As in the case of the private pilot, in a Part 61 school you will have to get 40 hours of flight time in a single engine aircraft and in a Part 141 school you will need 35 hours of flight time and 35 hours of ground time. Your instrument hours are broken down as follows: 40 hours of actual or simulated instrument time of which fifteen must be with an authorized instructor, and one cross-country flight of 250 nautical miles. In addition, you must have a minimum of 50 hours accumulated cross-country time. While you only need 40 hours minimum to acquire your instrument rating, the average for full time students is 47 hours and 57 hours for part time students.
Using our above cost structure of $195/hour, at the minimums for a Part 61 school an instrument rating will cost around $7,800. An average full-time student (at the 47 hours) will spend about $9,000 and an average part-time student (at the 57 hours) will spend around $11,000. In a Part 141 school again, 35 hours of ground and 35 hours of flight time are the minimums, which will put you at about $9,000. For the average full-time student, you will spend $11,000 and the average part-time student will spend $13,000. Again, this is around $2,000 more than you would pay at a Part 61 school.
To receive compensation for flying you will need to get your commercial pilot’s license. Attending a Part 61 school, you will need a total of 250 hours (accumulated training and personal flight time). At a Part 141 school, you will need a total of 190 hours to obtain your commercial rating along with an additional 35 hours of ground time. This training will focus on more advanced and precise flight skills and expanding your aeronautical knowledge.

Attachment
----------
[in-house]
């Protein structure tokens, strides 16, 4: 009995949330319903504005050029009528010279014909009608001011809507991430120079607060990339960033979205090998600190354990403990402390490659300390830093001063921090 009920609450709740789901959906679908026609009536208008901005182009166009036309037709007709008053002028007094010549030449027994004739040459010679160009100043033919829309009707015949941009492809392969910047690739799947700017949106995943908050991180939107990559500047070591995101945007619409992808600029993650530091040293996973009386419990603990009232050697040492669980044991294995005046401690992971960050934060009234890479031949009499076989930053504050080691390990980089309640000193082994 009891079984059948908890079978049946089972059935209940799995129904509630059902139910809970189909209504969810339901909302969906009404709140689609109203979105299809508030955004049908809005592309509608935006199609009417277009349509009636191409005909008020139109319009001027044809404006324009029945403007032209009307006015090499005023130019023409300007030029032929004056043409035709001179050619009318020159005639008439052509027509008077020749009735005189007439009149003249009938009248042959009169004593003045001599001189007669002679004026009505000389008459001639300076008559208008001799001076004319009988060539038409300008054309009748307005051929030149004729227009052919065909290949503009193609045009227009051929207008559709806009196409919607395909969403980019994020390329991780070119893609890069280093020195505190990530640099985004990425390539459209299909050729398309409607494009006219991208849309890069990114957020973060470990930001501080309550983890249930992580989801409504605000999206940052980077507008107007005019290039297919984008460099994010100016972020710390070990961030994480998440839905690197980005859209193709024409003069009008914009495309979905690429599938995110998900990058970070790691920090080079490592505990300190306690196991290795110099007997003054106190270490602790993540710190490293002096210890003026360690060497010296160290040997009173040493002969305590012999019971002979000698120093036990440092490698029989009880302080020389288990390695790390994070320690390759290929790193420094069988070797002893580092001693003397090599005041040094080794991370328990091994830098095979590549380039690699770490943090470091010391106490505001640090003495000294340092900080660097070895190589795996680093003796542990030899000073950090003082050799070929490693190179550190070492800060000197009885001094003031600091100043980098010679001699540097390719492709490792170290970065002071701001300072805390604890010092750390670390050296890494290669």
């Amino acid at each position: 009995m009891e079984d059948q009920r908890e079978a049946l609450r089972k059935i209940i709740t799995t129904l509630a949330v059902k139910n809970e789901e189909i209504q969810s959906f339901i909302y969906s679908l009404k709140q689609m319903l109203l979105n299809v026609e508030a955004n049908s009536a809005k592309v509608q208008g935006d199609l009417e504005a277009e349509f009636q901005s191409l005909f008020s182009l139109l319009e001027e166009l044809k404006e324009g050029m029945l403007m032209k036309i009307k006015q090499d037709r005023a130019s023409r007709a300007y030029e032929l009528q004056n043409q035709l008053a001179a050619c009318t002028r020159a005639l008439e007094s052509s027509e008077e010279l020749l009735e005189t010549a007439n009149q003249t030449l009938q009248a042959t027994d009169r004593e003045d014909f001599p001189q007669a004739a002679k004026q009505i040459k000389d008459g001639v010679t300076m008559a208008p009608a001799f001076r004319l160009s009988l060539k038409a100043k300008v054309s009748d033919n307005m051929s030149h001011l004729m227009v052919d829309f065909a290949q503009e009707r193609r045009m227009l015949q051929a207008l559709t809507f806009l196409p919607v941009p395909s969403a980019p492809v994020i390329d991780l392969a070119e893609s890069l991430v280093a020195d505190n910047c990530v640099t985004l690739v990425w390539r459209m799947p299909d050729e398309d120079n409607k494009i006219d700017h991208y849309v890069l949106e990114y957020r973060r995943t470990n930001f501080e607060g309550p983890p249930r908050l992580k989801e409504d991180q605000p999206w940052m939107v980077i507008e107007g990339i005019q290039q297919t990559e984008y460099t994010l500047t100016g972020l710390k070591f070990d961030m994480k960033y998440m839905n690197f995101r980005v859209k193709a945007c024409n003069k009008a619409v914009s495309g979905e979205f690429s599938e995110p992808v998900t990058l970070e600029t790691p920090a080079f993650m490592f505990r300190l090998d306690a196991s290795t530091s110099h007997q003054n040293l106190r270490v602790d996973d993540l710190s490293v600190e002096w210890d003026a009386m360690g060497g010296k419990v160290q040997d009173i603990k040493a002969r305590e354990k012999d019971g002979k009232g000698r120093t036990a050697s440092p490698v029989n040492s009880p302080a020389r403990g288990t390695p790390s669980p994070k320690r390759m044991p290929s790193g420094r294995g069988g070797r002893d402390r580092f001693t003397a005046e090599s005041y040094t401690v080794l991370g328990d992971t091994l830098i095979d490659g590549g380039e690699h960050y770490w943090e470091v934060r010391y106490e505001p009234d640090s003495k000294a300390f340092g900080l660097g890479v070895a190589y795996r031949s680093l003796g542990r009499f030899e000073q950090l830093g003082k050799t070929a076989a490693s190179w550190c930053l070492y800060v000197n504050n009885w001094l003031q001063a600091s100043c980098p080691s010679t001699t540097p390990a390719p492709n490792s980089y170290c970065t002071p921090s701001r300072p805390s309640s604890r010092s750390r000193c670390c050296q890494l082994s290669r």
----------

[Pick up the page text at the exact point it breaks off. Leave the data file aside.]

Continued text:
Now to calculate the cost of the commercial rating. After finishing your private and instrument at minimums for a Part 61 school you need an additional 170 hours, at $195/hour getting your commercial license will cost around $33,000. If you go over the minimums like most people, you will only need an additional 118 hours which will cost you $23,000. If you attend a Part 141 school, you will need 120 hours total, and it will cost you about $26,000. This time a Part 61 school is $3,000 cheaper.
Let’s look at the total cost, we will calculate the cost for the minimum number of hours and the average number of hours. Starting with Part 61, you will spend $7,800 both for private and instrument and $33,000 for commercial for a total of $48,600. Part 141 is $9,000 each, for private and instrument and $26,000 for commercial for a total of $44,000. Realistically though most people, as we discussed will not finish their ratings at the minimums. Let’s do average costs now, Part 61 the total cost with private instrument and commercial is around $48,000. The average for a part 141 student is $56,000. A part 61 one school as you can see will save you about $8,000. If you want to know which school you should choose, check out our other blogs.
Obtaining a Private, Instrument, and Commercial Pilot License is a significant investment in both time and money. However, the rewards of becoming a pilot are immeasurable. If you are passionate about flying, you should consider investing in your training, as it can open up a world of opportunities in the aviation industry.